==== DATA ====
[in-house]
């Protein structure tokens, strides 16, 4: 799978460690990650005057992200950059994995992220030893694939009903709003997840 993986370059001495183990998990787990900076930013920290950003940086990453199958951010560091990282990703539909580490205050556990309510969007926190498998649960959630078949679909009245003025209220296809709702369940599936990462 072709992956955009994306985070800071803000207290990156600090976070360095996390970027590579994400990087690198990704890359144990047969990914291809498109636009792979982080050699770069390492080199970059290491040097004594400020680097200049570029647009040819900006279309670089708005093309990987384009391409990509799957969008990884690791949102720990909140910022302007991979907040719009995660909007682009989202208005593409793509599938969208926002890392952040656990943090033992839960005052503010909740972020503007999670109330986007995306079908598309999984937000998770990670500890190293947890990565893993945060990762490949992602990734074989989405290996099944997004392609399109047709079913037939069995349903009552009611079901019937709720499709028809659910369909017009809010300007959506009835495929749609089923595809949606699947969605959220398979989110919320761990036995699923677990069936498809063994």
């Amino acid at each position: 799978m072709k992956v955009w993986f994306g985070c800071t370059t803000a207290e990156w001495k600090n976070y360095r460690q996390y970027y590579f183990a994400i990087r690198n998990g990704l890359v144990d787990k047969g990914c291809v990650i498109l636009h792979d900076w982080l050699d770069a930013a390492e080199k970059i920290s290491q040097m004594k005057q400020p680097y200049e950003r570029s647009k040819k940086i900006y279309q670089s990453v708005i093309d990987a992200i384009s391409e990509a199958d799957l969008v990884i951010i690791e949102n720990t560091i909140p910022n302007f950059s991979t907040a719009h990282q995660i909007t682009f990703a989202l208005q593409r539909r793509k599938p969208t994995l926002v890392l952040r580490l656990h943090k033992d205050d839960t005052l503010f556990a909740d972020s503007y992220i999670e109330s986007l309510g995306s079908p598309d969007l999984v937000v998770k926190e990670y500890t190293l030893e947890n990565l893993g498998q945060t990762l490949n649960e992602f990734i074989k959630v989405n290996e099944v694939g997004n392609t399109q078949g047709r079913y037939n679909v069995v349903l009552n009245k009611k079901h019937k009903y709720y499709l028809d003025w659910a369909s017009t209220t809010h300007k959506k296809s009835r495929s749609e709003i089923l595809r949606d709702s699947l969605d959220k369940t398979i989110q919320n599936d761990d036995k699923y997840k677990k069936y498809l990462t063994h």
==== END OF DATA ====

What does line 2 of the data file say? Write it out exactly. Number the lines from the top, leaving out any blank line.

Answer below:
């Protein structure tokens, strides 16, 4: 799978460690990650005057992200950059994995992220030893694939009903709003997840 993986370059001495183990998990787990900076930013920290950003940086990453199958951010560091990282990703539909580490205050556990309510969007926190498998649960959630078949679909009245003025209220296809709702369940599936990462 072709992956955009994306985070800071803000207290990156600090976070360095996390970027590579994400990087690198990704890359144990047969990914291809498109636009792979982080050699770069390492080199970059290491040097004594400020680097200049570029647009040819900006279309670089708005093309990987384009391409990509799957969008990884690791949102720990909140910022302007991979907040719009995660909007682009989202208005593409793509599938969208926002890392952040656990943090033992839960005052503010909740972020503007999670109330986007995306079908598309999984937000998770990670500890190293947890990565893993945060990762490949992602990734074989989405290996099944997004392609399109047709079913037939069995349903009552009611079901019937709720499709028809659910369909017009809010300007959506009835495929749609089923595809949606699947969605959220398979989110919320761990036995699923677990069936498809063994």